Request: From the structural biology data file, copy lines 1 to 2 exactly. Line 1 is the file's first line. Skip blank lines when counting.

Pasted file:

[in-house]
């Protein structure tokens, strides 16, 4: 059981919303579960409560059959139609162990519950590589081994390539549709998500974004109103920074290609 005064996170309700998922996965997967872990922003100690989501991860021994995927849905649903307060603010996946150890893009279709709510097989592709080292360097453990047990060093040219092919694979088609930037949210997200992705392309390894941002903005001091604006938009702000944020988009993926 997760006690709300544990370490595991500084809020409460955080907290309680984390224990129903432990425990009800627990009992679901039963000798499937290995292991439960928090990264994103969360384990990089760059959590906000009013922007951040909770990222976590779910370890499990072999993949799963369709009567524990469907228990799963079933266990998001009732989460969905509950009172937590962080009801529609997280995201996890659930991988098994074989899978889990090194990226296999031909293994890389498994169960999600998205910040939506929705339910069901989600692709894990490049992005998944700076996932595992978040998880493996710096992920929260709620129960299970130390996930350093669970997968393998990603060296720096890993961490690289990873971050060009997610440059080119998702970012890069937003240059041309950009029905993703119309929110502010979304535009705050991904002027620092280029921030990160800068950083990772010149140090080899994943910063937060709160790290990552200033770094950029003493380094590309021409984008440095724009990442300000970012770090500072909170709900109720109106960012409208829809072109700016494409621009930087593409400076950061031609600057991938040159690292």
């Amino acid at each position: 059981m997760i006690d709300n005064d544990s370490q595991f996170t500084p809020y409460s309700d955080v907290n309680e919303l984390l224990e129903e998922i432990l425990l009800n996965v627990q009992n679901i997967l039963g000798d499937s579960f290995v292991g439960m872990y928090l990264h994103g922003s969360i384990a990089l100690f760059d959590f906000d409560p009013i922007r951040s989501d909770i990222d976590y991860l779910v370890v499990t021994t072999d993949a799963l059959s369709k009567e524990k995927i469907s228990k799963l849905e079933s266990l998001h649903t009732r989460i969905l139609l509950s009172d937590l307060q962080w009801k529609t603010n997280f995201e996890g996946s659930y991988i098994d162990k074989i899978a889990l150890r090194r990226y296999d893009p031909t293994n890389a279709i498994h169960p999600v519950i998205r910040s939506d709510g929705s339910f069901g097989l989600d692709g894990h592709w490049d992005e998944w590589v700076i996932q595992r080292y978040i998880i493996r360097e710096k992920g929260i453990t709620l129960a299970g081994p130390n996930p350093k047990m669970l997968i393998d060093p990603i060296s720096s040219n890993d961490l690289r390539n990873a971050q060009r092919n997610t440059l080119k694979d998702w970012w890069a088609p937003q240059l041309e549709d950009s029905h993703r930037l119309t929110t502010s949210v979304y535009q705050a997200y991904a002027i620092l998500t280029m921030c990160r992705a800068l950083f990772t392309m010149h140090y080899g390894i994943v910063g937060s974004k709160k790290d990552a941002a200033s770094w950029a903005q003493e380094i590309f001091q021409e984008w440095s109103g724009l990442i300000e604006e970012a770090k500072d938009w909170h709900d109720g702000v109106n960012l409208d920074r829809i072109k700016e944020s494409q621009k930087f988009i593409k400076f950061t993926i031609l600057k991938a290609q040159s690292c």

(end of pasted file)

[in-house]
């Protein structure tokens, strides 16, 4: 059981919303579960409560059959139609162990519950590589081994390539549709998500974004109103920074290609 005064996170309700998922996965997967872990922003100690989501991860021994995927849905649903307060603010996946150890893009279709709510097989592709080292360097453990047990060093040219092919694979088609930037949210997200992705392309390894941002903005001091604006938009702000944020988009993926 997760006690709300544990370490595991500084809020409460955080907290309680984390224990129903432990425990009800627990009992679901039963000798499937290995292991439960928090990264994103969360384990990089760059959590906000009013922007951040909770990222976590779910370890499990072999993949799963369709009567524990469907228990799963079933266990998001009732989460969905509950009172937590962080009801529609997280995201996890659930991988098994074989899978889990090194990226296999031909293994890389498994169960999600998205910040939506929705339910069901989600692709894990490049992005998944700076996932595992978040998880493996710096992920929260709620129960299970130390996930350093669970997968393998990603060296720096890993961490690289990873971050060009997610440059080119998702970012890069937003240059041309950009029905993703119309929110502010979304535009705050991904002027620092280029921030990160800068950083990772010149140090080899994943910063937060709160790290990552200033770094950029003493380094590309021409984008440095724009990442300000970012770090500072909170709900109720109106960012409208829809072109700016494409621009930087593409400076950061031609600057991938040159690292």